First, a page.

Six Steps to Stay Ahead of Load Shedding

By 21st May 2019 Blog

Businesses must be proactive in order to keep the lights on…

With South African businesses in the throes of debilitating load shedding, there are widespread concerns around reduced output and fast-eroding productivity. Not to mention the negative sentiment and irritability that the rolling power outages tend to evoke. Yet by taking proactive measures and focusing on key upgrades, business leaders can, to a degree, provide some much-needed ‘immunity’ for employees. Indeed, by preparing for the worst and thus investing in the right technology, businesses can remain on track and focused on growth.

Let’s take a closer look…

Given the fact that load shedding is now taking place for longer periods of time, businesses have to think beyond the usual fallbacks of simply working from laptops and tethering/hotspotting to personal mobile devices for connectivity. For example, a desktop computer running on an uninterruptible power source/UPS usually doesn’t last beyond 20 minutes, while a laptop in full use typically only lasts for two hours. Relying on a generator certainly provides more continuity, however, generators can cause electrical spikes that damage equipment over time (hence the term ‘dirty power’).

With the above in mind, businesses should invest in both a network and hardware revamp. Taking these steps will not only see the business through the short to middle-term effects of load shedding, but will also reduce operational costs over the long term. With Eskom’s proposed 15 percent-a-year tariff hike over the next three years, businesses have to become intelligent about power consumption to be sustainable.

1 – Get onto Fibre Connectivity

For almost every business, staying connected is paramount. Fortunately, fibre Internet access consumes very little power – and most Internet Service Providers (ISPs) will keep it running for long periods of time. For businesses that aren’t on fibre, now would be a smart time to make the move. That said, other forms of connectivity such as Microwave and Cellular that require more power are still great fallbacks – and again, it is your ISP’s job to keep them running.

2 – Power the Network Infrastructure

Businesses need to provide backup power to all their network components: this includes the router that connects to the Internet, firewalls, switches, and Wi-Fi Access Points (AP’s). These devices don’t have huge power requirements but they’re often forgotten about when it comes to UPS’s and redundant power.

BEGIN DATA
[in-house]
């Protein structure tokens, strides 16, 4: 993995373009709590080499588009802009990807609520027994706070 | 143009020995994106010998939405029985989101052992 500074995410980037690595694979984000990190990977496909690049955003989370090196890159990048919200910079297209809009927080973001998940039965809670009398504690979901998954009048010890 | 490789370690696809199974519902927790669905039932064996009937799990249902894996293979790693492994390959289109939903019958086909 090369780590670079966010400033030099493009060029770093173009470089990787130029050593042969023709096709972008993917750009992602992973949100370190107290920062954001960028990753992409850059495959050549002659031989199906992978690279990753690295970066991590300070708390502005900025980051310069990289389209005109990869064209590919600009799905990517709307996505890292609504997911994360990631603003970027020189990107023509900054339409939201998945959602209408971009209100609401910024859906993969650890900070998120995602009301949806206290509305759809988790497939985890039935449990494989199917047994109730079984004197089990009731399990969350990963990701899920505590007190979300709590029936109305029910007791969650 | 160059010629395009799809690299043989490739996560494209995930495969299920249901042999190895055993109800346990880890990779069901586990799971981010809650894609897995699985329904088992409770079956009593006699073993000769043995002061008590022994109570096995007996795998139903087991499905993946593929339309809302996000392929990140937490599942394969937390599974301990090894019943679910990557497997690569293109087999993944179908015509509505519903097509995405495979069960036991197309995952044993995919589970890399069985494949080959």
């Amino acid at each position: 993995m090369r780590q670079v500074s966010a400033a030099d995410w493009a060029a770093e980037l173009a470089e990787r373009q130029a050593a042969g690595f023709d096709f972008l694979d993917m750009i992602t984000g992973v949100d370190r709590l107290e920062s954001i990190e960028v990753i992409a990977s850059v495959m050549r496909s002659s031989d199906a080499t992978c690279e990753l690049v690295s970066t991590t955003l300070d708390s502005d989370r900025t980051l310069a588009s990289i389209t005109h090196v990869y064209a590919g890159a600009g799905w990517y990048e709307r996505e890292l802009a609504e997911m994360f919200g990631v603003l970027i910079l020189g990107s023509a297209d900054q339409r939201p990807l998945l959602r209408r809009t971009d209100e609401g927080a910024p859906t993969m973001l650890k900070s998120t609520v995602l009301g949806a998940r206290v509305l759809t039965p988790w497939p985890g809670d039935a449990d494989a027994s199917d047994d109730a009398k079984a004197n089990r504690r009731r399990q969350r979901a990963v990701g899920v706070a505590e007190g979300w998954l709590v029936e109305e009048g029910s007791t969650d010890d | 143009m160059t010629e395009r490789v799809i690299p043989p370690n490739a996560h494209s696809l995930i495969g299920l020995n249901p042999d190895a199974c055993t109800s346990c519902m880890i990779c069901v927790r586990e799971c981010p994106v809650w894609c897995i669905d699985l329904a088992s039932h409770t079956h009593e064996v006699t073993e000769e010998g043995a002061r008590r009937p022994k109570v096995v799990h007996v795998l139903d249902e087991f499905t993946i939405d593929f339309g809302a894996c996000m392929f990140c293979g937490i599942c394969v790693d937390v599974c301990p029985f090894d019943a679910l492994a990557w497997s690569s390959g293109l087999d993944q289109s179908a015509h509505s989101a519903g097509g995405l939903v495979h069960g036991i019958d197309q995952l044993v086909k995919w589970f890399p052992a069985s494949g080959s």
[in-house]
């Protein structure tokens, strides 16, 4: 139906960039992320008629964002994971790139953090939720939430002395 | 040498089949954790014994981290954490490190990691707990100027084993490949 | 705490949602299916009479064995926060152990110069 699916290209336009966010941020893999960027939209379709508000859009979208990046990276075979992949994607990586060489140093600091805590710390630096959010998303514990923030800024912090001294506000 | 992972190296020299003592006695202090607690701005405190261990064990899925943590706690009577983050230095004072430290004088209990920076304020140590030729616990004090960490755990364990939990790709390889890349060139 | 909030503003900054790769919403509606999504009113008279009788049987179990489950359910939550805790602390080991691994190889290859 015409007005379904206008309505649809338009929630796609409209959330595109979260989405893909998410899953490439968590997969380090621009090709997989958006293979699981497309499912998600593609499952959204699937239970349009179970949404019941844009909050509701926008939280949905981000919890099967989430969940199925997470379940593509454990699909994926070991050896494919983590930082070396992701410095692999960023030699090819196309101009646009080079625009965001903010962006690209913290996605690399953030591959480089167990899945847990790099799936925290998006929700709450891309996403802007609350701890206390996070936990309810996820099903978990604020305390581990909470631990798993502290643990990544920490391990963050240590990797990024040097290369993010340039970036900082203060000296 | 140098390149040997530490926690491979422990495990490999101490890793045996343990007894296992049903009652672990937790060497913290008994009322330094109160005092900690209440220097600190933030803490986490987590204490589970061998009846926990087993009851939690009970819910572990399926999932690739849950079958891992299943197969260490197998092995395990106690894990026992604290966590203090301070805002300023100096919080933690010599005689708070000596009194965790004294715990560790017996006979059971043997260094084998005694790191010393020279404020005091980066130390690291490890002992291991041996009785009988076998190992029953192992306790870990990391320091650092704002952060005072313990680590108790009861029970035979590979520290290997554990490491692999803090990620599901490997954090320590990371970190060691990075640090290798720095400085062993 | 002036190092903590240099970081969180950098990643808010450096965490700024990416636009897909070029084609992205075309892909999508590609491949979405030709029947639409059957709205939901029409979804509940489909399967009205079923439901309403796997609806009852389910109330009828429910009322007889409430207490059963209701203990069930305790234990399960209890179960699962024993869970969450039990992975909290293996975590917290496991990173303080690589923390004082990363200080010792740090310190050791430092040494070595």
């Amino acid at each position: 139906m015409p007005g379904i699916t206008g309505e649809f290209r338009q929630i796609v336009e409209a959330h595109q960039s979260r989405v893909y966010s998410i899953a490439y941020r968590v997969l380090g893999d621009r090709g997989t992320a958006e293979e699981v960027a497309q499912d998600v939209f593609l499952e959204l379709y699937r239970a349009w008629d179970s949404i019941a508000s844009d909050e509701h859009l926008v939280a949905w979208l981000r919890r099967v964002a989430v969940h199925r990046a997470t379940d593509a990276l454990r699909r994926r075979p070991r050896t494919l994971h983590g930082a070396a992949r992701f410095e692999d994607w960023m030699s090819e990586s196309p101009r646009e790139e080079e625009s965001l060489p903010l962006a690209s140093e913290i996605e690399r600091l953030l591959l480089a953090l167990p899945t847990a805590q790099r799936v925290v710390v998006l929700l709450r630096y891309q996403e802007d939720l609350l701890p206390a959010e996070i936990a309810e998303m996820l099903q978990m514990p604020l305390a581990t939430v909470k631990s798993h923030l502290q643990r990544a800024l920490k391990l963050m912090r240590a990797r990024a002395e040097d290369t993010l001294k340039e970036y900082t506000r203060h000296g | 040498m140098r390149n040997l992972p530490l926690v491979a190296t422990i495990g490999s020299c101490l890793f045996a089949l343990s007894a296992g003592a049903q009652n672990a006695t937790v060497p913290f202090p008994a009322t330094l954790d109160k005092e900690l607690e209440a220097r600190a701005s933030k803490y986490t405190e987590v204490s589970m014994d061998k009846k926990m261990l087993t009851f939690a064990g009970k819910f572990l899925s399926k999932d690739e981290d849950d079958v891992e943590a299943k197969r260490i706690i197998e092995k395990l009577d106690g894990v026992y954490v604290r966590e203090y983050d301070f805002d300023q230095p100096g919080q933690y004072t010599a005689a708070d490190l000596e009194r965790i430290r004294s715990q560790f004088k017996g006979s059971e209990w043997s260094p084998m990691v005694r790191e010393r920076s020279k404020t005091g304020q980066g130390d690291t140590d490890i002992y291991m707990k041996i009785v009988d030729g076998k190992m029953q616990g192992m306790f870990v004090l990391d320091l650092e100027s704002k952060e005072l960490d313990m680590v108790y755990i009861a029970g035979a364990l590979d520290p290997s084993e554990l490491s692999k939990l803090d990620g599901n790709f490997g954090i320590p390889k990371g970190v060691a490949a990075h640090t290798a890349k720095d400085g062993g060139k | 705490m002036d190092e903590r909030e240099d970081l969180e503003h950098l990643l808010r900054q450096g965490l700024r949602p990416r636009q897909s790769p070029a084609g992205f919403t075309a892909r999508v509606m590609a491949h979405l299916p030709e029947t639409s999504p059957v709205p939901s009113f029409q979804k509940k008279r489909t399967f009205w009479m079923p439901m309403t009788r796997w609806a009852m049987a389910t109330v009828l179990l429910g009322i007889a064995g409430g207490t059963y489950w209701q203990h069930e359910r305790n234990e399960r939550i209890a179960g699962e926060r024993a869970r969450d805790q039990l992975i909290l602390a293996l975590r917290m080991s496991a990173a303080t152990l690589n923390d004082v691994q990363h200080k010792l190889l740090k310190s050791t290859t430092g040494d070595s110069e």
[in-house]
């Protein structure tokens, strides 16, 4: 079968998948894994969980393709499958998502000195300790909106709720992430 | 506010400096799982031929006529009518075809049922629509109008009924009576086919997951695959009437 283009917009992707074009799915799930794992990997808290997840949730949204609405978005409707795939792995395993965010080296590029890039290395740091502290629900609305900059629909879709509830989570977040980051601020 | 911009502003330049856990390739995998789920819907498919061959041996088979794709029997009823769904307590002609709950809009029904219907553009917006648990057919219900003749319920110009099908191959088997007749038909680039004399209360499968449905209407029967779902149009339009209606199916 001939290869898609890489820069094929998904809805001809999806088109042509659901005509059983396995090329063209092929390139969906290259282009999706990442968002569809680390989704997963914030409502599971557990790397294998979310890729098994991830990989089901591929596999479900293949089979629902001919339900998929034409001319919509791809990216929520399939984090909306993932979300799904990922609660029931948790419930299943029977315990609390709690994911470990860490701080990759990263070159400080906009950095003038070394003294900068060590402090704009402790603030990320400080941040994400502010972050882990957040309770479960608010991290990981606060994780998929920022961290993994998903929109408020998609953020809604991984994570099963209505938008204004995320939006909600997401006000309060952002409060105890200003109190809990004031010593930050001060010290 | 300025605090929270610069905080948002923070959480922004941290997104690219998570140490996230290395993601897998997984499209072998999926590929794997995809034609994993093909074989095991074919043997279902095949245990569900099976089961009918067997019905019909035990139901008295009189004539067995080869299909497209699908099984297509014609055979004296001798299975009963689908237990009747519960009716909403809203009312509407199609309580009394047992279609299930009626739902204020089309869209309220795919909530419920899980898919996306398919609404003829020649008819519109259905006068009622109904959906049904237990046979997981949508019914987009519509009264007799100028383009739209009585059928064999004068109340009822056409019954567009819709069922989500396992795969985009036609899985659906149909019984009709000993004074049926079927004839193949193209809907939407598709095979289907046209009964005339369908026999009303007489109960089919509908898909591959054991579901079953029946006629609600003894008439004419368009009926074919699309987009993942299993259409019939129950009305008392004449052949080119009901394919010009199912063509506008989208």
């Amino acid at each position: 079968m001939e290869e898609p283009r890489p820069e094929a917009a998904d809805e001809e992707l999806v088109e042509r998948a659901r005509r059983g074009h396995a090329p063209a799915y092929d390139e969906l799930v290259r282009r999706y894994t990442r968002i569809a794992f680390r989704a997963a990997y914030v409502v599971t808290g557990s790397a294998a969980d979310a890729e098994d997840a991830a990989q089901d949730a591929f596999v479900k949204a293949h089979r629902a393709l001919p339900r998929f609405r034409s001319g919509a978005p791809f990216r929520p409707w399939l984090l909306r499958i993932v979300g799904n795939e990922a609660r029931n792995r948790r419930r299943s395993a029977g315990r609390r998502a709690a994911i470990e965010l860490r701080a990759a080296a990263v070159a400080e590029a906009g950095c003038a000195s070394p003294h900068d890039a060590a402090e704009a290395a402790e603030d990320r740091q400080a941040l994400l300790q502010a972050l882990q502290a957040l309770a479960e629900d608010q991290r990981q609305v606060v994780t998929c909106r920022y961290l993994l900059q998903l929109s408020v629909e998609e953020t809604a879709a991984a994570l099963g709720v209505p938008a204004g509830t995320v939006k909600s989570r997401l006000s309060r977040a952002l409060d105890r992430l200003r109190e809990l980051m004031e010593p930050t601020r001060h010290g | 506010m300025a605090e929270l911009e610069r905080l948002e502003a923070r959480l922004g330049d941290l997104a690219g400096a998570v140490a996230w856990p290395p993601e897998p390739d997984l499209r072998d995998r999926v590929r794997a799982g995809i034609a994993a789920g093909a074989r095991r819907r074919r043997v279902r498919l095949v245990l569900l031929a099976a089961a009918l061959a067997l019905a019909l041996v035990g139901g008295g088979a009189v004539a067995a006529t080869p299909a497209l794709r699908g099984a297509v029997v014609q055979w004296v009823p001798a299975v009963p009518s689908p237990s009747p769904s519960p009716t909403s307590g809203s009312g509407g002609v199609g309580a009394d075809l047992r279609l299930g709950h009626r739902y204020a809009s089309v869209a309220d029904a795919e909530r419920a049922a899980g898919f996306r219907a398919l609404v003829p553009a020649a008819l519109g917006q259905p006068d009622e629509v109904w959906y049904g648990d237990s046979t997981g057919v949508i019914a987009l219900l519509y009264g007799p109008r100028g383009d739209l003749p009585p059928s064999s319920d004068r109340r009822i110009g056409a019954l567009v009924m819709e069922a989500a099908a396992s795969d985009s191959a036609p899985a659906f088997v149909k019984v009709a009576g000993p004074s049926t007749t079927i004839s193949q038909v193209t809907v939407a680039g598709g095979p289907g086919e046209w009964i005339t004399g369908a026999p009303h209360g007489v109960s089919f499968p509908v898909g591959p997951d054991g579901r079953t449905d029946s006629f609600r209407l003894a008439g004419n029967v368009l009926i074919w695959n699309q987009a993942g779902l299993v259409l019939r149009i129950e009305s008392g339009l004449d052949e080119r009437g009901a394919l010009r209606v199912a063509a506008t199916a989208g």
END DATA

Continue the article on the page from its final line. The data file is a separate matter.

3 – Harness VoIP Phones

When it comes to telephones, arguably the most basic of office tools, many businesses are already using VoIP.

The increased business use of VoIP in South Africa is a very positive trend because these systems are much easier to keep running during outages than their more traditional counterparts. Most VoIP telephones can be powered via Power over Ethernet (PoE) – which means the power is coming from the Switch and not from the wall outlet. For businesses that haven’t yet shifted to VoIP, this is a reasonably easy transition to make.

4 – Embrace Power Savvy Hardware

As mentioned above, using laptops instead of power-hungry desktops is a reliable fallback. This has also become a far more affordable option with laptop prices having dropped considerably. Beyond laptops, however, businesses can also opt for microcomputing devices such as the CloudGate X – a locally developed computer that uses less than ten percent of the electricity that a typical desktop requires. This type of energy savvy device thus enables businesses to continue operating for a longer time (with much of the processing power and storage capabilities that traditional computers offer).

5 – Migrate to the Cloud

There are many business benefits associated with migrating to the Cloud, which has been written and spoken about exhaustively. Yet for SA businesses, load shedding would arguably trump them all. In short, cloud migration is the process of partially or completely deploying an organization’s digital assets, services, IT resources or applications to the Cloud. For SA business owners, harnessing the Cloud, therefore, means that it’s someone else’s problem to keep the power going and ensure that the organisation/customer has access to the above mentioned digital assets, services, IT resources and applications. Indeed, it’s one of the major reasons why you pay a monthly fee for Cloud services.  For businesses that haven’t yet migrated to the Cloud, the transition can be relatively easy provided that you enlist a competent service provider/IT consultant.

6 – Invest in Redundant Power

UPS’s are practical and affordable sources of backup power but large ones can be prohibitively expensive.  It is, therefore, more economical to purchase numerous smaller UPS’s to power the most important parts of the IT system.  A lot of electronic equipment also doesn’t draw lots of power but if you want to run for longer you’ll need to extend battery packs or add additional batteries. Generators are less practical and less affordable but they provide much more continuity. When using generators, it must be emphasized that because they provide ‘dirty power’, there is a risk of damage to electronic equipment over the long term. It is, therefore, better to use a generator to charge a UPS – which then powers the electronic equipment.  (Using a generator to power devices directly is only recommended with power conditioners which regulate voltage and ‘clean’ the output.)

As businesses look ahead to what will certainly be a challenging year, leaders can lighten the mood by proactively investing in power saving – and power-savvy – technology and infrastructure. Not only will this ensure that the work gets done, but also that employees remain positive and engaged.

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